Richard earned his Ph.D. in marriage and family therapy from Purdue University, and became an associate professor at the Institute for Juvenile Research at the University of Illinois at Chicago, and more recently at The Family Institute at Northwestern University, attaining the status of associate professor at both institutions.
He began his career as a systemic family therapist and an academic. Grounded in systems thinking, Dr. Schwartz developed Internal Family Systems (IFS) in response to clients’ descriptions of various parts within themselves. He focused on the relationships among these parts and noticed that there were systemic patterns to the way they were organized across clients. He also found that when the clients’ parts felt safe and were allowed to relax, the clients would experience spontaneously the qualities of confidence, openness, and compassion that Dr. Schwartz came to call the Self.
CREATION OF INTERNAL FAMILY SYSTEMS
The Internal Family Systems Model (IFS) has evolved over the past twenty years into a comprehensive approach that includes guidelines for working with individuals, couples, and families. The IFS Model represents a new synthesis of two already-existing paradigms: systems thinking and the multiplicity of the mind. It brings concepts and methods from the structural, strategic, narrative, and Bowenian schools of family therapy to the world of subpersonalities. This synthesis was the natural outcome that evolved after I, as a young, fervent family therapist, began hearing from my clients about their inner lives. Once I was able to set aside my preconceived notions about therapy and the mind, and began to really listen to what my clients were saying, what I heard repeatedly were descriptions of what they often called their “parts” — the conflicted subpersonalities that resided within them.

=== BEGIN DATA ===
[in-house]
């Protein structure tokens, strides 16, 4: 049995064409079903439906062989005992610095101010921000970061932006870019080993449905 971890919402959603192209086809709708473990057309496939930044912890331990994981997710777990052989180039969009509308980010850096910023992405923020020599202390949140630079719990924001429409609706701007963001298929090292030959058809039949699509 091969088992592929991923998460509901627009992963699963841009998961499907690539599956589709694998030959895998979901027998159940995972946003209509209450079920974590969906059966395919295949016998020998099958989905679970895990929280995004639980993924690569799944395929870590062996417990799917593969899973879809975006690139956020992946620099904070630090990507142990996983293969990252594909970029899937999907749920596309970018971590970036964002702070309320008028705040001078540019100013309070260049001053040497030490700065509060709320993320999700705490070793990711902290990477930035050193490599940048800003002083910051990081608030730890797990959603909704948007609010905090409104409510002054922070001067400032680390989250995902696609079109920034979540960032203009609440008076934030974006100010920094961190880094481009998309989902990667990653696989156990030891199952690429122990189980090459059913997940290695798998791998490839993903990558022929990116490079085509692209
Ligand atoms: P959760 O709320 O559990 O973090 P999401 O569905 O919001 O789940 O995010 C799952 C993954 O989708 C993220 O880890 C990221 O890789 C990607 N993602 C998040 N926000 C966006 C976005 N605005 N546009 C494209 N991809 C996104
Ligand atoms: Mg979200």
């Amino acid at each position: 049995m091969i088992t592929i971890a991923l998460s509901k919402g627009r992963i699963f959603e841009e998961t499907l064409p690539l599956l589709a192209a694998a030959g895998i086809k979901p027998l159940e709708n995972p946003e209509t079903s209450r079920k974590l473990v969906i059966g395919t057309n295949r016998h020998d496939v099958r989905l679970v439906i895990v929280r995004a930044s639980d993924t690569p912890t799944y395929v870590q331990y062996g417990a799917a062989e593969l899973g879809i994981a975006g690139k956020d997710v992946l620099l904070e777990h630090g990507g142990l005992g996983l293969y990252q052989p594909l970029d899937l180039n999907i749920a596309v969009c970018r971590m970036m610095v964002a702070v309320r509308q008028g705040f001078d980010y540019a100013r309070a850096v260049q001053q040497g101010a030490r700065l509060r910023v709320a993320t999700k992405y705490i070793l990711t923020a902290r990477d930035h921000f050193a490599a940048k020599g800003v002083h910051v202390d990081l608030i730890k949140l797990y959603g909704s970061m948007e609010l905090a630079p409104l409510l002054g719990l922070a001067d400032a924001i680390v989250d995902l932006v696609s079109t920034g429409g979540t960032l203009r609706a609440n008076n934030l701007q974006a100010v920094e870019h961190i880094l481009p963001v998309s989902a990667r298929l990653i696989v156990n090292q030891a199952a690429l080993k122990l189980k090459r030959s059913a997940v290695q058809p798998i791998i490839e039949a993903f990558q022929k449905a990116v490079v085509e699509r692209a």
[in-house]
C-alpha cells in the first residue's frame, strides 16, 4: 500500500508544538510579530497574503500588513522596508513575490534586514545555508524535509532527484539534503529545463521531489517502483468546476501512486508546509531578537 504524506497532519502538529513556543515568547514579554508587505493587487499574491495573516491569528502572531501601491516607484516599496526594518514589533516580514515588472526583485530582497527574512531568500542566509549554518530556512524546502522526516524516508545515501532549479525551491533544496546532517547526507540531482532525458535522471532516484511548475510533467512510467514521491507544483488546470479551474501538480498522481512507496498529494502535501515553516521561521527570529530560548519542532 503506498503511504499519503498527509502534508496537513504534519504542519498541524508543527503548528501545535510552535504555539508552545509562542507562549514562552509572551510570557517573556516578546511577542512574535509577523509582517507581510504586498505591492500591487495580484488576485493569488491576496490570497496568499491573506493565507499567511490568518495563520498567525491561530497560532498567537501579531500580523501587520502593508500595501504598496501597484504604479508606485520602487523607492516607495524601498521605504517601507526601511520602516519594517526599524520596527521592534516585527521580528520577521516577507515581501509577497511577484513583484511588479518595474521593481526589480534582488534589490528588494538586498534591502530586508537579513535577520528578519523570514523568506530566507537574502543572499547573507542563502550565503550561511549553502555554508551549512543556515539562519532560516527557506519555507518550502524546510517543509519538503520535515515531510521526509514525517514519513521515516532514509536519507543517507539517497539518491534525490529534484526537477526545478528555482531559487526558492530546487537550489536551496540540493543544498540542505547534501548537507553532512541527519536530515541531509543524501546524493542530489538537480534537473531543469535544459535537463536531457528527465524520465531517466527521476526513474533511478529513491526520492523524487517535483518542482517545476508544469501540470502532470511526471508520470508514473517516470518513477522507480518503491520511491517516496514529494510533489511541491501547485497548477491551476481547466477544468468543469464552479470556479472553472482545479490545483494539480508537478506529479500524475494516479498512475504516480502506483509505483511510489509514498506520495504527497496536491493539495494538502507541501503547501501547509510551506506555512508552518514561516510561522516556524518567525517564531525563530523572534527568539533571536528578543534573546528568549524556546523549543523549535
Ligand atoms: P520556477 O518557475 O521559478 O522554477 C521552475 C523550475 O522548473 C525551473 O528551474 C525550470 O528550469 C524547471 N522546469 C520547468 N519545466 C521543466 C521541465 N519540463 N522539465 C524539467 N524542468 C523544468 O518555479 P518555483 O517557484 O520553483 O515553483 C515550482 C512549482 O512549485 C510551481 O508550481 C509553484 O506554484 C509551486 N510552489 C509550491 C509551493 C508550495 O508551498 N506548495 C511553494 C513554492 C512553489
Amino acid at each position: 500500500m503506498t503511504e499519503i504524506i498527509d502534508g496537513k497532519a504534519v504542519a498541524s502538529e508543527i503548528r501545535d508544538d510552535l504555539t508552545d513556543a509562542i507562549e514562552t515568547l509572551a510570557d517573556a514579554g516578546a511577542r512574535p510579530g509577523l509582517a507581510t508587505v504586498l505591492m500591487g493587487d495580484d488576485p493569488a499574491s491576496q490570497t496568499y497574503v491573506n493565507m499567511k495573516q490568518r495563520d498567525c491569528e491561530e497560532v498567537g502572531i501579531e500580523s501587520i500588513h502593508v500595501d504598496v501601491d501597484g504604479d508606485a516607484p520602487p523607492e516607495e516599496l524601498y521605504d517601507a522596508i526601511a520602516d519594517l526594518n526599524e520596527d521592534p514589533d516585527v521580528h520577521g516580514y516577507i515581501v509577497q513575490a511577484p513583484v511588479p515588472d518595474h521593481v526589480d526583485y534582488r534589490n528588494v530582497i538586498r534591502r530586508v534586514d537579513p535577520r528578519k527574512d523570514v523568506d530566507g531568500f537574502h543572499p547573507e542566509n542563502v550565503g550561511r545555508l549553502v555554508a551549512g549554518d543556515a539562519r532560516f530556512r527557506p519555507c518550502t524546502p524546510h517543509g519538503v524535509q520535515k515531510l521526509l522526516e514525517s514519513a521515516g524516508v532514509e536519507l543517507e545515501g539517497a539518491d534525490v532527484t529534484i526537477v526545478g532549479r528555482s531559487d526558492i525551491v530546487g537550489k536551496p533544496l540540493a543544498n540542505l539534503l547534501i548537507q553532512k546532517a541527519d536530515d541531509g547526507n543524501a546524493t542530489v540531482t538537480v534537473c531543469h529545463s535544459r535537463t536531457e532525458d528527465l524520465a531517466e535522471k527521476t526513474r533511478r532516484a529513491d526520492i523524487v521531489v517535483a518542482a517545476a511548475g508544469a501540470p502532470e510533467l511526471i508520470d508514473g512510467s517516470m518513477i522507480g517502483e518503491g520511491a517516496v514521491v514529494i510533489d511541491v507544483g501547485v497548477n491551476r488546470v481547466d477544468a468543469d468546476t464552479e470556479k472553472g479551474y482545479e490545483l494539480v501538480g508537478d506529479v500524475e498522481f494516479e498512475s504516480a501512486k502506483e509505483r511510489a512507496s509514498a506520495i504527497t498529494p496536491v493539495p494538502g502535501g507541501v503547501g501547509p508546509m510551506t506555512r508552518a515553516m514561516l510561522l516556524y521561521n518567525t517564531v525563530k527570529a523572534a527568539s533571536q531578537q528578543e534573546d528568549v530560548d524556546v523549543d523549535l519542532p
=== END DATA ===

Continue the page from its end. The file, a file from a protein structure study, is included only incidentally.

The IFS Model, which evolved as a result of this exploration, views a person as containing an ecology of relatively discrete minds, each of which has valuable qualities and each of which is designed to — and wants to — play a valuable role within. These parts are forced out of their valuable roles, however, by life experiences that can reorganize the system in unhealthy ways. A good analogy is an alcoholic family in which the children are forced into protective and stereotypic roles by the extreme dynamics of their family. While one finds similar sibling roles across alcoholic families (e.g., the scapegoat, mascot, lost child), one does not conclude that those roles represent the essence of those children. Instead, each child is unique and, once released from his or her role by intervention, can find interests and talents separate from the demands of the chaotic family. The same process seems to hold true for internal families — parts are forced into extreme roles by external circumstances and, once it seems safe, they gladly transform into valuable family members.
AWARDS AND ACCOLADES
Richard was named ‘Leader of the Year’ at the SBC Awards North America 2021.
PUBLICATIONS AND BOOKS
Internal Family Systems Therapy
Introduction to the Internal Family Systems Model
The Essentials of Family Therapy
You are the One You’ve Been Waiting for: Bringing Courageous Love to Intimate Relationships
Family Therapy: Pearson New International Edition PDF EBook: Concepts and Methods
Greater Than the Sum of Our Parts: Discovering Your True Self Through Internal Family Systems Therapy
Unburdening the Self: The Promise of Internal Family Systems Therapy
SOCIAL MEDIA CONTACTS